I HIGHLY RECOMMEND FOLLOWING MY GUIDE, ‘Getting Started with Git CLI for windows (Git Bash)‘ BEFORE YOU START READING THIS PAGE!!!
- What is Git?
- What are ‘branches’?
- Getting Started
NOTE: THIS IS NOT AN IMPORTANT STEP TO WORKING WITH GIT! This is for people who don’t like having to key in their username and password when using git.
Now we want to set up SSH to be able to access our remote repository without a password. First thing’s first, there are two notable ways to go about this:
- OpenSSH (I suggest this one, yes, it uses the command-line but it’s only 3 lines of code…)
- PLink (No command-line involved, but still tricky, not worth the effort in my opinion)
If you followed my guide, Getting Started with Git CLI for windows (Git Bash), then we can simply re-use the SSH key that was generated there. To do this, simply right-click anywhere on your desktop to bring up the TortoiseGit options, from which you want to go to settings. Once there, you simply need to go to Network and change the SSH file to use ssh.exe instead of PLink. ssh.exe can usually be found in Git’s install directory under C:\Program Files\Git\usr\bin\ssh.exe.
If you did not follow my guide, Getting Started with Git CLI for windows (Git Bash) and do not want to, well… fair enough, there is another way to get SSH access without using the fancy-schmancy command-line, and here it is (I actually feel this way is MORE complicated). I feel it’s my responsibility to tell you that I hate this method so much, I would rather not even mention it, however, what if you are in some rare circumstances where the above guide on OpenSSH is not an option for you… I have no idea what this situation might be… but…. what if?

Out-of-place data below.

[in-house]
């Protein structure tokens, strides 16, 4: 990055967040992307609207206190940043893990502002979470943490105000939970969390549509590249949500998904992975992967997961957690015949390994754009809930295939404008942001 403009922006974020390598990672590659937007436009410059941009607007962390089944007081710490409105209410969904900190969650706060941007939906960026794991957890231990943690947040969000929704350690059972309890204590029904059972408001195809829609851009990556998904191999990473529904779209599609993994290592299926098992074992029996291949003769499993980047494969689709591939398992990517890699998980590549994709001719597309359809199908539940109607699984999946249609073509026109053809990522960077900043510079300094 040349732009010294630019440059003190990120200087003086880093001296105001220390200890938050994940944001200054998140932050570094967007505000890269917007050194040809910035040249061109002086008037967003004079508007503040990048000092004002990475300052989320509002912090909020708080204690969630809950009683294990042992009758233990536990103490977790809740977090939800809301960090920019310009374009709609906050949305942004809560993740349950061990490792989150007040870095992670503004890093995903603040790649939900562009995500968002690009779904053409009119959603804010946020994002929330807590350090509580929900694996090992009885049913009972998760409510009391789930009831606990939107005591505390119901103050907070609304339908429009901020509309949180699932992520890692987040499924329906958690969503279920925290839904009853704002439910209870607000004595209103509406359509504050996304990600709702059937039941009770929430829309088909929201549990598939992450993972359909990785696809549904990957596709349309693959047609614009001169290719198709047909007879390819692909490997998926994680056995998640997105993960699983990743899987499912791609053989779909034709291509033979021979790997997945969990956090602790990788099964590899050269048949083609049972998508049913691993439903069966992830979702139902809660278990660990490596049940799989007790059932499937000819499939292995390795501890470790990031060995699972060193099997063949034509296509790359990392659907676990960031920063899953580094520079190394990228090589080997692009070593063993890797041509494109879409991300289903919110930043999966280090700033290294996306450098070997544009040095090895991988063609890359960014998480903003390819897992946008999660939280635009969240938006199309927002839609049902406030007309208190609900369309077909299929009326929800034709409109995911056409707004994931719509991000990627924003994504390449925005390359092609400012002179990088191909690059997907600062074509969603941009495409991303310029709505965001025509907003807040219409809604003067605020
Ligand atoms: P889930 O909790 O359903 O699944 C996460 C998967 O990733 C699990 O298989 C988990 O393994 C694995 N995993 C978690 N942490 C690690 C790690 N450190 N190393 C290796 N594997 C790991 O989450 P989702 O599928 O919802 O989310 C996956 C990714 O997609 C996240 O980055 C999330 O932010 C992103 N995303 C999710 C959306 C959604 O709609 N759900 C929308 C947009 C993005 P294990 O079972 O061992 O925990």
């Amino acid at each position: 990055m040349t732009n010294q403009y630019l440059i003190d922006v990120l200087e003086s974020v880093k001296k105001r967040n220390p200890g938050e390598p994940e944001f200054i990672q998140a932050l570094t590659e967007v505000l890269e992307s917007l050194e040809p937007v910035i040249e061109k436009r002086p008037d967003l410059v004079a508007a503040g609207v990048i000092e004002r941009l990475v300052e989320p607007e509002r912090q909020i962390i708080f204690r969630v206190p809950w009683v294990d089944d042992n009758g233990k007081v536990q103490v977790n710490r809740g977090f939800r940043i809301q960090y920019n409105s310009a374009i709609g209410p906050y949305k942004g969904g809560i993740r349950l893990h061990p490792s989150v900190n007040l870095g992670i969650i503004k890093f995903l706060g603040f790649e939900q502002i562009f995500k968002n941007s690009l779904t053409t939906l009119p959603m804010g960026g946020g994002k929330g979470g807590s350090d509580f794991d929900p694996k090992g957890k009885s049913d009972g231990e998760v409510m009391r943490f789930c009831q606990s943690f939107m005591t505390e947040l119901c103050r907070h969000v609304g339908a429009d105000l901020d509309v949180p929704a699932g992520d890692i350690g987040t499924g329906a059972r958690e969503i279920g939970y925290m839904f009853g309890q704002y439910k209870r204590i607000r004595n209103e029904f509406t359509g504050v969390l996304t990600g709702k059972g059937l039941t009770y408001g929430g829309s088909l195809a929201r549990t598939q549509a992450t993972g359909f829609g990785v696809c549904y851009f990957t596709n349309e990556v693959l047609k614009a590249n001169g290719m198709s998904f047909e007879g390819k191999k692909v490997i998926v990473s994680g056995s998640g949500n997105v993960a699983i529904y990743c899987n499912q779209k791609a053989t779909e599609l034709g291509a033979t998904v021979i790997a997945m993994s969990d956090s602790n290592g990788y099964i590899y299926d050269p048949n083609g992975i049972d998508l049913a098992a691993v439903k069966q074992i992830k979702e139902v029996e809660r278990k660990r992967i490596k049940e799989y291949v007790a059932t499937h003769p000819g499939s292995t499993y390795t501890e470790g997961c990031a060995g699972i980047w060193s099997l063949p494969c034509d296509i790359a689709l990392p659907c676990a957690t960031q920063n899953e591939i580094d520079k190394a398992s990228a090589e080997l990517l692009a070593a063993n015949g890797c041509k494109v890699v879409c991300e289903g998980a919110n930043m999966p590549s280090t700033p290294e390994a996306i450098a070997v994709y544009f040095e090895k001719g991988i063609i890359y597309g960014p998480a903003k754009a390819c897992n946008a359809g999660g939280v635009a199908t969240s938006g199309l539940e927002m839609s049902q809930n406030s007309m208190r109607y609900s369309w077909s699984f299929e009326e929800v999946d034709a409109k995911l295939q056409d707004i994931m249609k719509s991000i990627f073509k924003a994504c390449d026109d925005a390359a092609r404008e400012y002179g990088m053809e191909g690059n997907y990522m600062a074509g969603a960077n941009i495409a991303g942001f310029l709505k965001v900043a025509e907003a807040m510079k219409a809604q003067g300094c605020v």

- Make sure Tortoise Git is setup to use PLink by opening the settings (see the above gif) and changing the SSH Client to use TortoisePLink which you can usually find in C:\Program Files\TortoiseGit\bin\TortoisePlink.exe.
- Open puttygen which will generate your key for you. The fastest way to do this is to hit the window key and just type ‘puttygen‘ in to the search.
- When it opens, hit the generate button and follow the on-screen instruction to move your mouse randomly to generate a random key.
- Once your key is generated, copy the result, we’ll use this later.
- Save the private key to some place that makes sense to you. For me, it makes sense to keep this in the same folder where I keep all my projects. The whole process looks like this:
- Remember that we copied that key before. It needs to be pasted to GitLab. Go to GitLab and under Profile Settings, find SSH Keys and paste yours in. Remember to name it.
- We’re not done just yet… seriously… the OpenSSH method is so much easier than this… remember the Private Key which we saved out from puttygen in step 5? Keep that in mind while we attempt to clone a project from GitLab. Browse to your project on GitLab and grab the SSH Address:
- In windows, browse to whichever folder you want to hold all your projects in, and attempt to clone by right-clicking in that folder and selecting ‘Git Clone‘.
- In the prompt that appears, if you followed step 7, you should see Tortoise has auto-pasted that address in to the URL field. Your job is enable “Load Putty” and browse to find the Private Key you saved out in step 5:
- Hit ‘OK’, your project will begin to clone, and you’ll never have to set this up again…. ever… on this machine… From now on when you Git Clone, your clone window will have this setup by default.